Jane, 'an intelligent looking little girl', appeared at the East Maitland police court on Tuesday, 26 July 1870, charged under the Industrial Schools Act. The newspapers reported that her mother was dead, that her father had deserted her and that a warrant was out for his arrest for desertion.8 It was suspected that he had gone to Sydney. On 8 June 1870, at the time of the issue of the warrant by the East Maitland Bench, the Police Gazette identified Jane's father as Gregory alias George ROBINSON. The ‘child’ was unnamed in both the gazette and the newspaper but it was reported that she had been left with a neighbour who was unable to care for her any longer. George was arrested around 27 July 1870,9 and on 30 July, as George ROBERTSON, he appeared in court charged with child desertion but was remanded as there was only one magistrate on duty.10 One week later, as George ROBINSON, he appeared before the same court charged with deserting Jane, and with refusing to contribute towards her maintenance.11 George was ordered to contribute five shillings weekly towards Jane’s support at the school. He was ordered to find sureties for the due observance of the order, himself in £10, and two sureties of £5 each, or in default to be imprisoned until the sureties were found.
Jane was admitted to Newcastle on 27 July 1870, but did not spend the required twelve months in the school so didn't transfer to Biloela in May 1871.12 Her father, George, petitioned the Colonial Secretary for her release, stating that his circumstances had been made difficult due to his having lost his tools of trade when his house was flooded during the 1870 Maitland floods. George had gone to Sydney to seek work and had placed Jane in the care of her aunt, identified only in the correspondence as ‘CARPENTER’, who was to care for her. George further stated that he had no friends to offer any security and no money to pay. The arresting constable, Thomas KERRIGAN, wrote in support of George stating:
he has resided in Maitland for 10 or 12 years. He is an excellent tradesman and the child is the only family he has got.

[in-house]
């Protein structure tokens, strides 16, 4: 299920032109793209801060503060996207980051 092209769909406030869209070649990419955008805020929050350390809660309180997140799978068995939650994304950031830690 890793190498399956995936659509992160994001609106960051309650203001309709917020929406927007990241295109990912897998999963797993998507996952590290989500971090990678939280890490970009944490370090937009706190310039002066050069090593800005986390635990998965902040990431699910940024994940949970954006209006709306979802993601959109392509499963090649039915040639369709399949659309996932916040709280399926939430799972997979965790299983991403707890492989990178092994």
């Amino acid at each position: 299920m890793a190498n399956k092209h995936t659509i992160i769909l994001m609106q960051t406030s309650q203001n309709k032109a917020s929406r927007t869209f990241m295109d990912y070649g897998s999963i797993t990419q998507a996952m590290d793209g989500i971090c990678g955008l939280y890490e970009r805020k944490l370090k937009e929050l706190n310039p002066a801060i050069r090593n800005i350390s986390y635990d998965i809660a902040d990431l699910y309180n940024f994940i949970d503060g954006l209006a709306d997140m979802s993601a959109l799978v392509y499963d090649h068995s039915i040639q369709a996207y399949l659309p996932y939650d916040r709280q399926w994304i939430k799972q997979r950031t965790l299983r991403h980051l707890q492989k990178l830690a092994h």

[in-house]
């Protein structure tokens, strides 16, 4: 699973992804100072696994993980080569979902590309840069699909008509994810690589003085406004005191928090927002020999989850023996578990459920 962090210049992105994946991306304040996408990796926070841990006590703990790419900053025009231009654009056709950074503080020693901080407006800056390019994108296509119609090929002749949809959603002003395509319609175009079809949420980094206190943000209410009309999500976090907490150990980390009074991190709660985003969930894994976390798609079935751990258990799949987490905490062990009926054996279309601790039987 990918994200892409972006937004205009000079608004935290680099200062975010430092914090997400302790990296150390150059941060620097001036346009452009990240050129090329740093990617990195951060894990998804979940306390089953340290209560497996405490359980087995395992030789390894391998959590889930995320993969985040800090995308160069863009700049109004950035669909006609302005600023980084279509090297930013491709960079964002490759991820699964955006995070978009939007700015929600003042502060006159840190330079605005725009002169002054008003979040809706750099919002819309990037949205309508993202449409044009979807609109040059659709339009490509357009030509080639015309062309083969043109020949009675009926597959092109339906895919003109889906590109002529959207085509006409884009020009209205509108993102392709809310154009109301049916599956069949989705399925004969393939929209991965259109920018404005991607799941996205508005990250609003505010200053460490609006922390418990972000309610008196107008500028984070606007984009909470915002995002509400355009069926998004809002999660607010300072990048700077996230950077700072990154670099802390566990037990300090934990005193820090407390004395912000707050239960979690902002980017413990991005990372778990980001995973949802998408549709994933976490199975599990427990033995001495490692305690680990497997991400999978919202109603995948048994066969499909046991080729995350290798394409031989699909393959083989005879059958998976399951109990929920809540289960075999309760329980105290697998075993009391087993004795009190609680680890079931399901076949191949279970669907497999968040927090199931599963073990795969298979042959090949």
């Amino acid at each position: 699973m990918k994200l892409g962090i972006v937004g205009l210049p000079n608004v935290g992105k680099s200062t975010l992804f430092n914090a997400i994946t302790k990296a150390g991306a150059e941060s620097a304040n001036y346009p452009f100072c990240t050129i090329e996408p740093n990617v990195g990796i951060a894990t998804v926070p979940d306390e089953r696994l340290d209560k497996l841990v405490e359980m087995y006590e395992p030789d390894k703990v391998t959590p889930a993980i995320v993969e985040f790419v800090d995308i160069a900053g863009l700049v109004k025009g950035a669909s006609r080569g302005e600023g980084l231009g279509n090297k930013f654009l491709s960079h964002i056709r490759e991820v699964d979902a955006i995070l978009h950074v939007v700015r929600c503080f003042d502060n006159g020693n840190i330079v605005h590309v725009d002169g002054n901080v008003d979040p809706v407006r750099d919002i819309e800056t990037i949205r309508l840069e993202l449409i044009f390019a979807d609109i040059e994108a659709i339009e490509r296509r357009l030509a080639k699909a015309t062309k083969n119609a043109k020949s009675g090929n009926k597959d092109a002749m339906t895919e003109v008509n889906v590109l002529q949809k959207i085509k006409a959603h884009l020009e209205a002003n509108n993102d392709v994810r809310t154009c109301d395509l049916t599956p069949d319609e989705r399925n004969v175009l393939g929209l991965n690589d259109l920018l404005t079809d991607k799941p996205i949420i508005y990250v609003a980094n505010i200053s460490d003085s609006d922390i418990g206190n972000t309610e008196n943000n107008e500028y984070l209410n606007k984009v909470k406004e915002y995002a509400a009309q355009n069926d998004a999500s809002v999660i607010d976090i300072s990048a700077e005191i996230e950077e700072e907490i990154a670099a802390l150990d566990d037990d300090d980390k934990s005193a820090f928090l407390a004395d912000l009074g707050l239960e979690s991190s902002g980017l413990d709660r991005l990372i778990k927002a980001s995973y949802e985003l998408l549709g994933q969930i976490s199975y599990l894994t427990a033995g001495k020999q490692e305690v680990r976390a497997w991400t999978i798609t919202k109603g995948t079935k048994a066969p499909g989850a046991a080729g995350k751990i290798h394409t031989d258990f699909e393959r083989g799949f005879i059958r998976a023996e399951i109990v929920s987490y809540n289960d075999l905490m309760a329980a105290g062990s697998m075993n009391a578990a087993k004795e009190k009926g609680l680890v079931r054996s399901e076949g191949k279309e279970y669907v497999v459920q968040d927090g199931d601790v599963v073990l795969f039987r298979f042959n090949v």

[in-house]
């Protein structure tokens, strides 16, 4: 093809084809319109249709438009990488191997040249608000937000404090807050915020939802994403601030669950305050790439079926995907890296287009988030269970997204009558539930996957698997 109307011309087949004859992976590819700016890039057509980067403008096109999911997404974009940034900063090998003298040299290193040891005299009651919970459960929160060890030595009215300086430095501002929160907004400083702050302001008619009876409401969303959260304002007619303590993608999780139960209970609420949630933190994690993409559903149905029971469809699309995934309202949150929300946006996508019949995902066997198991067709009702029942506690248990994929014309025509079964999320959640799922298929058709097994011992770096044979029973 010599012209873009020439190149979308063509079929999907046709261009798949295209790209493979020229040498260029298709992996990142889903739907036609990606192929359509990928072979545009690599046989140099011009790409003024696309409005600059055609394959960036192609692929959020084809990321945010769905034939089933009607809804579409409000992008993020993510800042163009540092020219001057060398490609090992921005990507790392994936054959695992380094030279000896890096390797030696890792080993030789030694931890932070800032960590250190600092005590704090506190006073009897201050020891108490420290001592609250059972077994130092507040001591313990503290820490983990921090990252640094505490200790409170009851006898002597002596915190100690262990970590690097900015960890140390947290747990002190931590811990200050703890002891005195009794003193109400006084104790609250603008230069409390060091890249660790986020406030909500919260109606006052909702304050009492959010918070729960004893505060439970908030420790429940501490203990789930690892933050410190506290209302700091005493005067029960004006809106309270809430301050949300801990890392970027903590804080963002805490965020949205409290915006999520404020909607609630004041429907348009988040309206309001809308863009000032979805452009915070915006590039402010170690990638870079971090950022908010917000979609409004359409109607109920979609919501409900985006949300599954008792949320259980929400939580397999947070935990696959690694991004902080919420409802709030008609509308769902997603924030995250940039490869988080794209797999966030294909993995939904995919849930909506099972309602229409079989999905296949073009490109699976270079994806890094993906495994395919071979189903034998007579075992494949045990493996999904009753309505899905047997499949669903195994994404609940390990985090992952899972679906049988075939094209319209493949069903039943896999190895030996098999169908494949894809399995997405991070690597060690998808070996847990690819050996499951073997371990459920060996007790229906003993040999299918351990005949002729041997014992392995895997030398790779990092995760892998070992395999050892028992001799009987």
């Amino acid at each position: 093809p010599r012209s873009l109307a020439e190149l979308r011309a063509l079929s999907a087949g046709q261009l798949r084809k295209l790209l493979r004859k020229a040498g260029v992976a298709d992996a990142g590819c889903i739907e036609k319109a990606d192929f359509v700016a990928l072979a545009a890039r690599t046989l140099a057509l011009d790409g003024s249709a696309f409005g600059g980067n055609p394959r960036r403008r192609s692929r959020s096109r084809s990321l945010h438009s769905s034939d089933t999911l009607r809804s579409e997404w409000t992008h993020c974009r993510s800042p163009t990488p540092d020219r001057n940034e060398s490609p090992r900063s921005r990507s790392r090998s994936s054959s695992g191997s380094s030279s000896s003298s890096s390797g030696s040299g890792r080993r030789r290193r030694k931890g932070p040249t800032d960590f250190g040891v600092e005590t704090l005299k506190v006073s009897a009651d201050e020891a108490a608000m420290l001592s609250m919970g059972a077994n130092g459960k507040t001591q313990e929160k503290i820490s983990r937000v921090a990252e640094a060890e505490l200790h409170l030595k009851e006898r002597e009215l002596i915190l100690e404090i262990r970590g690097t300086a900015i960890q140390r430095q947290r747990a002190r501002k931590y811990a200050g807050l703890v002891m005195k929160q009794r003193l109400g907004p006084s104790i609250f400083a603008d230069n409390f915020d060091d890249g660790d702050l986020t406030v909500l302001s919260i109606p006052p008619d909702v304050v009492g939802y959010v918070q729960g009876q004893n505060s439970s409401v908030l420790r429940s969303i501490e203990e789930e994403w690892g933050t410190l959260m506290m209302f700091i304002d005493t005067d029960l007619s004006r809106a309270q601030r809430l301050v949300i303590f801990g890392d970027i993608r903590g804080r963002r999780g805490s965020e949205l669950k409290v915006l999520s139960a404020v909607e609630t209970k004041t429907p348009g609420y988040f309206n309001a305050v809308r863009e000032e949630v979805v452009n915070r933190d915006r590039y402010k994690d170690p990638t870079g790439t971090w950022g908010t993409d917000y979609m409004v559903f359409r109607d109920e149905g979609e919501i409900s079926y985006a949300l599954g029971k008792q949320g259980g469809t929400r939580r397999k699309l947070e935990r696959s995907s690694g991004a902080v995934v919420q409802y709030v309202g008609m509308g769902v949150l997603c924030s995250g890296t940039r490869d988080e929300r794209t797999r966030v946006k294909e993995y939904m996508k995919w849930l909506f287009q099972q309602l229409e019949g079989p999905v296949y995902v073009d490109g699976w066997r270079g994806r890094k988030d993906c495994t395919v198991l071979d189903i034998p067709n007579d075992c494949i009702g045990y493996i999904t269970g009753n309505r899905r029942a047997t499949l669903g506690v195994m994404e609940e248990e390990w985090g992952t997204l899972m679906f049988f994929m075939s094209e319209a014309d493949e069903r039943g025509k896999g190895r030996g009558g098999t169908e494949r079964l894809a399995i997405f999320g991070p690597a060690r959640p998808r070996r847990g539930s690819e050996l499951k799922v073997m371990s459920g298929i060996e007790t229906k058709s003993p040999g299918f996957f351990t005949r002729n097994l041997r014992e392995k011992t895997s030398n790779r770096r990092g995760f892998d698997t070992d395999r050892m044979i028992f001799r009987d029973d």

Approval was given for Jane’s release to her father on 21 October 1870, and he was released from Maitland gaol in order to care for her.13 Jane's release date in this record contradicts the date recorded on the list compiled by LUCAS in April 1872. It is believed that a transcription error has occurred that identified Jane's discharge date as 20 August 1870.14 Because Jane was discharged well before the transfer to Biloela, her name doesn't appear on any transfer lists so no confirmation of her religion can be made, however, because George was recorded in gaol records as a Protestant, it is almost entirely certain that Jane shared his religion.
No trace of Jane has been confirmed after her release date. She was only about eight-years-old in December 1870 so was likely to have required the care of an adult. It is unknown where Jane was when her father was killed. It may be that both had been involved in the incident that killed him but only her fathers' body was located.
Jane's name once appeared in the section of the Entrance Book that is now missing. Her surname was recorded as ROBERTSON in both the April 1872 list compiled by LUCAS and also in the correspondence in the Colonial Secretary's letters. Jane had been born in Maitland in 1862 and was the eldest and only surviving daughter of George ROBERTSON and Alice WISDOM, the youngest daughter of John WISDOM.15 It is likely that Jane was illegitimate as no marriage has been located for her parents. Jane's sister, Alice, had been born in 1864 and although no death has been found for her, based on KERRIGAN's statement in 1870 indicating that Jane was the only family that George had, it is believed that she had died and her death had not been registered. The HVPRI may identify further details about her family.